international human rights law and
humanitarian law, and to non governmental
organisations for support for their struggle against alien rule and for
recognition as a people with the right to freely determine their political status. Again, hundreds of
thousands of Tamils have fled the land of their birth, sought political asylum
and turned to the
international refugee conventions for protection.
At the sametime the Tamil people are mindful that -
"...International law is political. There is no escape from
contestation. Hard lessons indeed for lawyers who wish to escape the
indeterminate nature of the political. For those willing to endorse this the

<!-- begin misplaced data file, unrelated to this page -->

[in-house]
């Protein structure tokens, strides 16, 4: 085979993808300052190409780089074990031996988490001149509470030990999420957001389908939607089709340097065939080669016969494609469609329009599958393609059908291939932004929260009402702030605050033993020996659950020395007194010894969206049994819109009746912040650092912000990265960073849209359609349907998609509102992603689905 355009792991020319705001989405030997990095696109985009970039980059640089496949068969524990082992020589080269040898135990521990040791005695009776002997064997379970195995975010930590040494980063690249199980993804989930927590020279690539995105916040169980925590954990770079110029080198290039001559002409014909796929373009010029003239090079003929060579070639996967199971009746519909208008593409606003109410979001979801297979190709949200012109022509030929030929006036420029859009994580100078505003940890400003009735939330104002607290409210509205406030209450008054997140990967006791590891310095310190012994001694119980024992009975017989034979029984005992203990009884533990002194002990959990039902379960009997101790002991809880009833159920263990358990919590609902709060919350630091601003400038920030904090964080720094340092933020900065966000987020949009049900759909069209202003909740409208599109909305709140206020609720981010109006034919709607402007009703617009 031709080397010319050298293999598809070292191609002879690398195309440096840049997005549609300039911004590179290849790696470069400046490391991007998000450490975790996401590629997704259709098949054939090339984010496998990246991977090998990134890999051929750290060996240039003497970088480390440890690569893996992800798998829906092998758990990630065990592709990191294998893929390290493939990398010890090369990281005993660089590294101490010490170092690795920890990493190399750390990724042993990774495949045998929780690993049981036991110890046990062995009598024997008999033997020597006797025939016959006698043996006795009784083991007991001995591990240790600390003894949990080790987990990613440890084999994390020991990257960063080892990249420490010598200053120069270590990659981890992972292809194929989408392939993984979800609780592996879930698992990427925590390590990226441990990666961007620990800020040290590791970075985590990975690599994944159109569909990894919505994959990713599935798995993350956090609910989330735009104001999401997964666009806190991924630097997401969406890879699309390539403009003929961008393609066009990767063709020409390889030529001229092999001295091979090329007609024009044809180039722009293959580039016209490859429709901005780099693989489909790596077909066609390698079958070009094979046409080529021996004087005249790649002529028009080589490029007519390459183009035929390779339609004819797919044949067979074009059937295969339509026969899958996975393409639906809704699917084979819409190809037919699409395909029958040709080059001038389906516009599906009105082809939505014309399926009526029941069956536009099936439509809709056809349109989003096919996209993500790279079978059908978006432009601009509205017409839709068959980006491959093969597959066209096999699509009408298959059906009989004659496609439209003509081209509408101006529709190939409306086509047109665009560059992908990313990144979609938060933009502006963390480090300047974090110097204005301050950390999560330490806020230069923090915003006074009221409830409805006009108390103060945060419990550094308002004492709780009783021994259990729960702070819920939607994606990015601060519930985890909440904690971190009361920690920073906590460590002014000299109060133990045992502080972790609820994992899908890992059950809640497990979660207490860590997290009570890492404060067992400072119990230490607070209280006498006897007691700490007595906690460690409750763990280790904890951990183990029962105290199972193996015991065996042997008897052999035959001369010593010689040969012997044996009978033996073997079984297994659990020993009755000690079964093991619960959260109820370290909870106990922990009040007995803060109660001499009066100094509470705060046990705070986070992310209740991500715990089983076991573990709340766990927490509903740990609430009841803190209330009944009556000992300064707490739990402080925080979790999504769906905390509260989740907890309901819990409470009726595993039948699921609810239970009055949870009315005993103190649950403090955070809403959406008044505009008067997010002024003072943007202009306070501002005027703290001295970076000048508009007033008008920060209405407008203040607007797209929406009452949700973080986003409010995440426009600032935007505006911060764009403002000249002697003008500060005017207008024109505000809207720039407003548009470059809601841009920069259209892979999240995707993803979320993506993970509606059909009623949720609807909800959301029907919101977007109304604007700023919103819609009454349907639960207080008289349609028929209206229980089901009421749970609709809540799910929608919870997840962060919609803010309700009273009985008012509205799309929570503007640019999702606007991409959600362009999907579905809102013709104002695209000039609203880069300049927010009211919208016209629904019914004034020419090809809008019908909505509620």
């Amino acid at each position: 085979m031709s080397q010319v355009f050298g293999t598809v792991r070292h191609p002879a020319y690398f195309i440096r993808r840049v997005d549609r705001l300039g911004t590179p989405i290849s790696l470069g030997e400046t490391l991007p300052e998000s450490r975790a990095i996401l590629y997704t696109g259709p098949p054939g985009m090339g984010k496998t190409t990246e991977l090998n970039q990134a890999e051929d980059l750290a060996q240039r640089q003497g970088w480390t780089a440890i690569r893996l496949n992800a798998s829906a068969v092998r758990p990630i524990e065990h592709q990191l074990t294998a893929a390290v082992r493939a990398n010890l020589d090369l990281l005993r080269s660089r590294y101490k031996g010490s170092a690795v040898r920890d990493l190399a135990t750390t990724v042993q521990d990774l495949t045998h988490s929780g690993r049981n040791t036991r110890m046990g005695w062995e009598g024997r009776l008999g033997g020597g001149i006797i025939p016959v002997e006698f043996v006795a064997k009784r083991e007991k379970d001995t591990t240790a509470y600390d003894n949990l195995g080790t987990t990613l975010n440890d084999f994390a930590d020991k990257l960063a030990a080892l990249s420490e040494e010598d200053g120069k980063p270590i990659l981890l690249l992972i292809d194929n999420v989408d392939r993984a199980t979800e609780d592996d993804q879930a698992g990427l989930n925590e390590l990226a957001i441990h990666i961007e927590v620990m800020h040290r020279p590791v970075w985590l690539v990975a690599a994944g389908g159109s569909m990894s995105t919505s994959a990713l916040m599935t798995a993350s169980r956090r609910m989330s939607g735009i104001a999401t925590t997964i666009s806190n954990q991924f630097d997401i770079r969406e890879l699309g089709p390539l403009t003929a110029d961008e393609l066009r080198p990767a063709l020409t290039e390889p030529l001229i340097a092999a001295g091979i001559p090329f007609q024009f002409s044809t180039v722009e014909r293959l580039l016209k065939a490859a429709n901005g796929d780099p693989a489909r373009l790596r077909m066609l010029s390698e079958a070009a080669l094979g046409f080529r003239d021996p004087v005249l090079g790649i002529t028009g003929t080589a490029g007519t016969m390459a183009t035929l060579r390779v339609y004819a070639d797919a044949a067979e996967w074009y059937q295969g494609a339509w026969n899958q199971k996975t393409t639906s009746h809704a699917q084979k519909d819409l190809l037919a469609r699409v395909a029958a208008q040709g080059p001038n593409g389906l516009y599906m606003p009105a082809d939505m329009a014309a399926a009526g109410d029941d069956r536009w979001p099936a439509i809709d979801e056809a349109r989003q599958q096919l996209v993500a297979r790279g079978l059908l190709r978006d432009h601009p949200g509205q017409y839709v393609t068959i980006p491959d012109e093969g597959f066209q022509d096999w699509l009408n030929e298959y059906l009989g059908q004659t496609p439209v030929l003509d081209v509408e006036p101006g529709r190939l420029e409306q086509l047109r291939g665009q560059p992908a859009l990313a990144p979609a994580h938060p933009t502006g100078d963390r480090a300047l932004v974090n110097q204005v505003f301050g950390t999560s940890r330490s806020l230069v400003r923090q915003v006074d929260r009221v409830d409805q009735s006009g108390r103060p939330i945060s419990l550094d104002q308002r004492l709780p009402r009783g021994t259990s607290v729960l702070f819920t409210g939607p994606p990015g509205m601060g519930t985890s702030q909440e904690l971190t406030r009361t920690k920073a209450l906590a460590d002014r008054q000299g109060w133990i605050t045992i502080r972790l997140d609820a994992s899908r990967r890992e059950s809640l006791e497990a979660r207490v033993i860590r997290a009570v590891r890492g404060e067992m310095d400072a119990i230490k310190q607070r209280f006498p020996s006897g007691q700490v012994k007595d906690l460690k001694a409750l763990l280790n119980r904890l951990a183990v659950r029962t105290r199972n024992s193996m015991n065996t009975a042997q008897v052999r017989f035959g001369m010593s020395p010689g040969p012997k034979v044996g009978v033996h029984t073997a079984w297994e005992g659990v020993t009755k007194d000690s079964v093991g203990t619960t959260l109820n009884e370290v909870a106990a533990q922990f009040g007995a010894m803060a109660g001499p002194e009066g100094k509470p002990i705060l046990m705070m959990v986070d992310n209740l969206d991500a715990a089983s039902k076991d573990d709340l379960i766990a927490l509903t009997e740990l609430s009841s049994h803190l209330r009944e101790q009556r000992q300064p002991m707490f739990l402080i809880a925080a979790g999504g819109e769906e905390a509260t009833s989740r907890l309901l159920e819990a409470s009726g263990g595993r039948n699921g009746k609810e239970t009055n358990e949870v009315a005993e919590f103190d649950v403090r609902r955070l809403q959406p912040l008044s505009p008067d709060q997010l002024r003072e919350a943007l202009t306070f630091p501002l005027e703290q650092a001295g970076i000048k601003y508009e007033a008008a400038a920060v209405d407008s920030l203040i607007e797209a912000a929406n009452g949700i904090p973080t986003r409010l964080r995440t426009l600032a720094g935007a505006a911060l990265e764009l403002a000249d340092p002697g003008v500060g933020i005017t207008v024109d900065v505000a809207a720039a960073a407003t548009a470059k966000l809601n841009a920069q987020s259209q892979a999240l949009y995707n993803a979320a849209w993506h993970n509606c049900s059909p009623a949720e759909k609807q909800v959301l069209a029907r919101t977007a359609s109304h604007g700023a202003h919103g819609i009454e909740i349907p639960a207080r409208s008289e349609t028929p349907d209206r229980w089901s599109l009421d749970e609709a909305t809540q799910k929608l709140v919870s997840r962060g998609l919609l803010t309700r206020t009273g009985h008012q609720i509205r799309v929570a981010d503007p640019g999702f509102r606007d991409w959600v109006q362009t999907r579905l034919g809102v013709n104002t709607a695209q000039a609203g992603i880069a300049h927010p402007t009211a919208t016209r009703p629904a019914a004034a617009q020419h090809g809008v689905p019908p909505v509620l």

opportunities are great. The focus then shifts to interdisciplinarity and
the horizontal networks which function in practice in ways rendered
invisible by many standard accounts of law... We must abandon the myth
that with law we enter the secure, stable and determinate. In reality we
are simply engaged in another discursive political practice about how we
should live.." -
Dr Colin J Harvey
Reason is not without force...
None the less reason is not without force - not least, perhaps, because
liberal democracy has need to nurture its liberal foundation. If revolution is
to be avoided, conscious evolution may be necessary.
The end of the Second World War saw the birth of the United Nations
Organisation. The United Nations Charter (signed on 26 June 1945) proclaimed the
determination of the Peoples of the United Nations 'to save succeeding
generations from the scourge of war, which twice in our lifetime' had brought
untold sorrow to mankind.
It is a matter for irony, that this 'untold sorrow to mankind' was the result
of two wars between the so called 'developed' states of the 'First' World - wars which witnessed the barbarism of the Jewish holocaust